The Asia Pacific Forum of National Human Rights Institutions (APF-NRI), a body that coordinates the activities of national-level human rights commissions in the region, represents another development in the formation of a nascent human rights regime in Asia. The Asia Pacific is the broadest geographical categorisation of the Asian region and encompasses a broad set of states, including Pakistan, India, China, Japan, Southeast Asia and other sub-regions, Australia, New Zealand, and other Pacific islands (Croyden 2014: 289–290). National human rights bodies of Australia, India, Indonesia, and New Zealand joined together to create the APF-NRI in 1996 as a means of coordinating their institutional activities. The APF-NRI shares expertise, fosters institutional partnerships, and leverages institutional networks in striving to advance human rights objectives among its membership.
As its name suggests, the APF-NRI consists of national-level human rights commissions from countries in the Asia Pacific region. Although these commissions have been formally established by national legislation in their respective countries, they operate with a degree of independence from the state. APF-NRI members must be accredited by the International Coordinating Committee of National Human Rights Institutions. To this end, national human rights institutions must demonstrate compliance with the Paris Principles, a set of international standards related to the independence of domestic human rights bodies, in order to be accredited. The Paris Principles, generated under UN auspices in 1991, identify six criteria for effective national human rights institutions, including a clearly defined and broad-based mandate based on universal human rights standards, autonomy from the government, independence explicitly protected by legislative measures or the constitution, pluralistic and representative membership, adequate resources, and adequate powers of investigation. Notably, APF members are subject to re-accreditation every five years, so their compliance with the Paris Principles must be ongoing (Croyden 2014: 292).
The APF-NRI currently has 15 full members that have been accredited as complying fully with the Paris Principles. These members include the national human rights institutions from Afghanistan, Australia, India, Indonesia, Jordan, Malaysia, Mongolia, Nepal, New Zealand, Palestine, the Philippines, Qatar, Republic of Korea, Thailand, and Timor-Leste. The APF-NRI also has seven associate members that have not been accredited as complying fully with the Paris Principles. National human rights institutions from Bangladesh, Kazakhstan, the Maldives, Myanmar, Oman, Samoa, and Sri Lanka are associate members. 3 In addition to fostering cooperation among their members, the APF-NRI seeks to improve human rights conditions in the region by expanding its membership. To this end, the APF-NRI has advocated on behalf of the creation of national human rights institutions in Japan, Taiwan, and China. APF-NRI efforts have generated some progress in Japan and Taiwan, where national human rights institutions are being formally considered (Croyden 2014: 296–302).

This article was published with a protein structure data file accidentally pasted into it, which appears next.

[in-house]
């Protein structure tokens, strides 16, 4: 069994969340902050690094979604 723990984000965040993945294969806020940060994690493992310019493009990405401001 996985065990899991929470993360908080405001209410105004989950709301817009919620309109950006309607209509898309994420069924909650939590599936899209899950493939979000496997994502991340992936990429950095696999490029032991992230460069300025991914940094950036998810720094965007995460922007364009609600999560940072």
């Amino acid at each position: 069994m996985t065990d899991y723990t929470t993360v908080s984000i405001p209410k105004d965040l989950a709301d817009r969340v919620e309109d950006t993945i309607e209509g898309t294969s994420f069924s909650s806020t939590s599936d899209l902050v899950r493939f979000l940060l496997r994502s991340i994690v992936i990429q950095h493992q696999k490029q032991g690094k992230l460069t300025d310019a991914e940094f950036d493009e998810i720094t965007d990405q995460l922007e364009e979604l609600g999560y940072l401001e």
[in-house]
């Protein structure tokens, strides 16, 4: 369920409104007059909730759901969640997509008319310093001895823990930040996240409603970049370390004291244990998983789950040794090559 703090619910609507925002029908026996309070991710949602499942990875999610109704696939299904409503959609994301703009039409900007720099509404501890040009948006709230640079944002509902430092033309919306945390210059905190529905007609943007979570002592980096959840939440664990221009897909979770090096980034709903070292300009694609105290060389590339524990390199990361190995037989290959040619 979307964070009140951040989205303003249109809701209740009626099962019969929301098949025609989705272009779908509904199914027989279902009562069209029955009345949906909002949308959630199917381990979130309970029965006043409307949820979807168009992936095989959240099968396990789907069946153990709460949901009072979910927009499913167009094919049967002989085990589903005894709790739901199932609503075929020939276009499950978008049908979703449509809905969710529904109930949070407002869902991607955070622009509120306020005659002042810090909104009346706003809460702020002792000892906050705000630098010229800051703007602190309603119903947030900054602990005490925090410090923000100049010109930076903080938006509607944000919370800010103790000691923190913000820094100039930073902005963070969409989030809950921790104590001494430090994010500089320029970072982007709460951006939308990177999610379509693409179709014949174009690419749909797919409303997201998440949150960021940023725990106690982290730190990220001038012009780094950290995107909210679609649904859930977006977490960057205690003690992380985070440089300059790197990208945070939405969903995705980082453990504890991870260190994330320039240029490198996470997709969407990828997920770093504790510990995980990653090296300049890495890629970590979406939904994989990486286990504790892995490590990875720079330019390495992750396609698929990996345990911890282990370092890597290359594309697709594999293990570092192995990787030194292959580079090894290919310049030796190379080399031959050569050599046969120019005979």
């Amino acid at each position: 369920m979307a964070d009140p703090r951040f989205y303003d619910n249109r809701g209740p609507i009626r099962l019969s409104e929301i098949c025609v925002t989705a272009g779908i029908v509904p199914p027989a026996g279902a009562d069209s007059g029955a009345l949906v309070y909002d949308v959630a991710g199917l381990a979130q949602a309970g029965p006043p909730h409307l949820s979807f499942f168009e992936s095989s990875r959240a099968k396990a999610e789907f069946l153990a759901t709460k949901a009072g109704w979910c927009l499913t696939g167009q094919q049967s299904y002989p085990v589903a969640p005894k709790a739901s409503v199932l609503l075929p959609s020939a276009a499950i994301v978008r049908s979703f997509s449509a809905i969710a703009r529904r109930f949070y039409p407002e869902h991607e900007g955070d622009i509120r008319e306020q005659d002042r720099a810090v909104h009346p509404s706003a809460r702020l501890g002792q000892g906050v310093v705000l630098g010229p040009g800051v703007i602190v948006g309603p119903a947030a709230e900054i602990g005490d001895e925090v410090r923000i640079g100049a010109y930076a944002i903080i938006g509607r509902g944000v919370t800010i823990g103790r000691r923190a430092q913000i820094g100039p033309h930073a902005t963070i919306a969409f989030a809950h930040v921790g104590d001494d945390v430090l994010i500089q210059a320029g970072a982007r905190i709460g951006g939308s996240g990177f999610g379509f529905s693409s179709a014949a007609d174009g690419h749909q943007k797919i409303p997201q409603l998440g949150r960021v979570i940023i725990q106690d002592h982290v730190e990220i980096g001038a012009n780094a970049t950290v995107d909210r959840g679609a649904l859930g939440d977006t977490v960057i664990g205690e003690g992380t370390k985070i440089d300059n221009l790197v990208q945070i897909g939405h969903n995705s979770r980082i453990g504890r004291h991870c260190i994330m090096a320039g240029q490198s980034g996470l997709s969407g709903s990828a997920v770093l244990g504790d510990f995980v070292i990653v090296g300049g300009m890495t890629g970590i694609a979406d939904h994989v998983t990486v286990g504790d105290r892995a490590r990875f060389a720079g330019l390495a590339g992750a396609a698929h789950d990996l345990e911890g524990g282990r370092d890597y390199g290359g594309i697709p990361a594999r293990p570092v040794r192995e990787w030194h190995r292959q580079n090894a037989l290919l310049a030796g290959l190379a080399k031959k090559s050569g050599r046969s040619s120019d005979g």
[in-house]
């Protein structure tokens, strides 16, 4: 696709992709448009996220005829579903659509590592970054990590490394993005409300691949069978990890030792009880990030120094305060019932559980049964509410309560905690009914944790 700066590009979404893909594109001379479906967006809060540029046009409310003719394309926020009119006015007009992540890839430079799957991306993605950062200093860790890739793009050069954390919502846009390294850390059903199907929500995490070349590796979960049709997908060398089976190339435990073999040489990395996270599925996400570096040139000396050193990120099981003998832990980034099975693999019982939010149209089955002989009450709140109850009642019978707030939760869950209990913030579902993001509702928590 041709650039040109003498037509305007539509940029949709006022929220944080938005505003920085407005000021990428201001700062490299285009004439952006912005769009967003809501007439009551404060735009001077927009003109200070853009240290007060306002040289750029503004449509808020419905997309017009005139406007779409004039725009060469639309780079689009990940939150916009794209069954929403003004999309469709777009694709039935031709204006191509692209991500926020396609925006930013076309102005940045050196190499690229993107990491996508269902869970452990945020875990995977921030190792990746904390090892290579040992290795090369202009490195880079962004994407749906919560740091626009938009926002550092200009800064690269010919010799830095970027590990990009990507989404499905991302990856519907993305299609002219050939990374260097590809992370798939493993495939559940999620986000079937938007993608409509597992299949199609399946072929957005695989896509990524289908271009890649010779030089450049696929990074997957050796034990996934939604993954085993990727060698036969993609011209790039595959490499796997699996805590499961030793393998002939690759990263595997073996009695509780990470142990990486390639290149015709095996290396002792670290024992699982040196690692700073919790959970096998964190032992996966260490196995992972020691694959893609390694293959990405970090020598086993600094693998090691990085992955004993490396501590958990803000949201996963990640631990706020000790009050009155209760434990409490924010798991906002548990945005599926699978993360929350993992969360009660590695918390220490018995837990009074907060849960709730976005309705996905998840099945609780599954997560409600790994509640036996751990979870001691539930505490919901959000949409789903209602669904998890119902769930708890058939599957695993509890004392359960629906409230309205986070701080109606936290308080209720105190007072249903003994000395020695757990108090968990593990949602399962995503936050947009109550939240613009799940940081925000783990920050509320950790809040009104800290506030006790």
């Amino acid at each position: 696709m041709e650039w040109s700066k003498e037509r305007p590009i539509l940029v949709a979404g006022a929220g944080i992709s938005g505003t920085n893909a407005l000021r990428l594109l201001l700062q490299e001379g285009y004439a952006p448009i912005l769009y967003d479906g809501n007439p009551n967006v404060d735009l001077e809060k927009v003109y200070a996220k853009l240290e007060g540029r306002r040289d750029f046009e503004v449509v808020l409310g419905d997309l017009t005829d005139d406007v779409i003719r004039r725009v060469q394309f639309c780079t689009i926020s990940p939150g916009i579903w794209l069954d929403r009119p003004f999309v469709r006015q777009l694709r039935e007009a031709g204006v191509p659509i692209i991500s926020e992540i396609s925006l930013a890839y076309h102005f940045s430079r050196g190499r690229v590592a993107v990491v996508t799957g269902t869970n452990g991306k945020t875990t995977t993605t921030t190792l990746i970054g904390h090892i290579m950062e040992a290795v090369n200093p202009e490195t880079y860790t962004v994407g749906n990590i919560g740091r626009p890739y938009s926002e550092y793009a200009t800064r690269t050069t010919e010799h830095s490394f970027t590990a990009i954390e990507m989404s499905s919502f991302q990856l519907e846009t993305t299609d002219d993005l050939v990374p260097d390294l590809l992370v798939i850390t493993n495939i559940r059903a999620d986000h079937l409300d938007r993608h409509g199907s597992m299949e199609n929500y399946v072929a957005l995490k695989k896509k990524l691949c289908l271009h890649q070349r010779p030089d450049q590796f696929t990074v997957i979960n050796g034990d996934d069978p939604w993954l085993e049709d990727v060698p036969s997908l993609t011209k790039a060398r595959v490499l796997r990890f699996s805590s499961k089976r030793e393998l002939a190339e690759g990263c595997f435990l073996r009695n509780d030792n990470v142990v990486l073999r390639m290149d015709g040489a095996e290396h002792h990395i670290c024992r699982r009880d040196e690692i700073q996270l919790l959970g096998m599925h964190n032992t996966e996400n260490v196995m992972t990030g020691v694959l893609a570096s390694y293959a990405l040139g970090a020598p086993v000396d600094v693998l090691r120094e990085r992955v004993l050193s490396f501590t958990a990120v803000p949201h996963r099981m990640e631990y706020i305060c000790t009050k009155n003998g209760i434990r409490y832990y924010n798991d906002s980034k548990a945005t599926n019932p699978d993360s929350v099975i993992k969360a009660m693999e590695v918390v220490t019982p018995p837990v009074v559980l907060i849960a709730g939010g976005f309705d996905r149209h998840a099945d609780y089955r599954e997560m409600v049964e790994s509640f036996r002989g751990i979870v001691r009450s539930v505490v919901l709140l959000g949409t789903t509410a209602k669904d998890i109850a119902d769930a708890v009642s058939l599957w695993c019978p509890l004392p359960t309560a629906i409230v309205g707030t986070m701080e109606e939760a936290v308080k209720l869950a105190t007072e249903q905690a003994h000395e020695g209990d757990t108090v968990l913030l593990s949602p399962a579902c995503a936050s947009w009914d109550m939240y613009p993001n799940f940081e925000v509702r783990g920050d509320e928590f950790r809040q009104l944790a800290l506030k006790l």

The APF represents a distinctive approach to balancing aspirational norms with statist politics in the effort to develop a regional human rights framework. On the one hand, the APF-NRI appears to preserve even more power for states than other regional regimes by locating the site of human rights institutions within states. In this regard, it arguably does not constitute the beginnings of a truly regional regime. On the other hand, the APF-NRI creates conditions for membership that transcend the authority of the state. Further, the independence of the national human rights commissions that are members of the APF-NRI may reflect a greater deal of autonomy than regional (or sub-regional) institutions whose authority fundamentally defers to state interests.
The fact that human rights are institutionalised within the state in the APF-NRI model does not necessarily mean that this approach is more state-centric than one built on regional institutions that transcend the state. Indeed, when human rights institutions are located beyond the state, state elites may be more likely to shape policy and implementation measures without pressures from civil society actors who do not have the same access to these institutions. In contrast, because national human rights institutions are located within particular states, they may be more likely to remain accessible to domestic human rights advocacy groups and to create political spaces in which civil society actors have opportunities to influence human rights policies. In this regard, the APF model may be more likely to generate bottom-up implementation efforts to advance human rights that fundamentally differ from the more top-down model of creating formal law and institutions above the state.
As this chapter has shown, Asia does not have a well-developed human rights regime. The development of regional human rights institutions has largely been limited to the sub-region of Southeast Asia, as represented by ASEAN human rights initiatives, and to the development of national human rights bodies coordinated by the APF. The low degree of human rights institutionalisation in Asia has been cited in support of the argument that a cohesive set of ‘Asian values’ are inconsistent with human rights and that the institutionalisation of human rights (or lack thereof) represents a distinct Asian approach to universal human rights. According to Acharya, an Asian approach to human rights implementation ‘involves a high degree of discreteness, informality, pragmatism, expediency, consensus-building, and non-confrontational bargaining styles’ (Acharya 1997: 329, quoted in Rathgeber 2014: 160).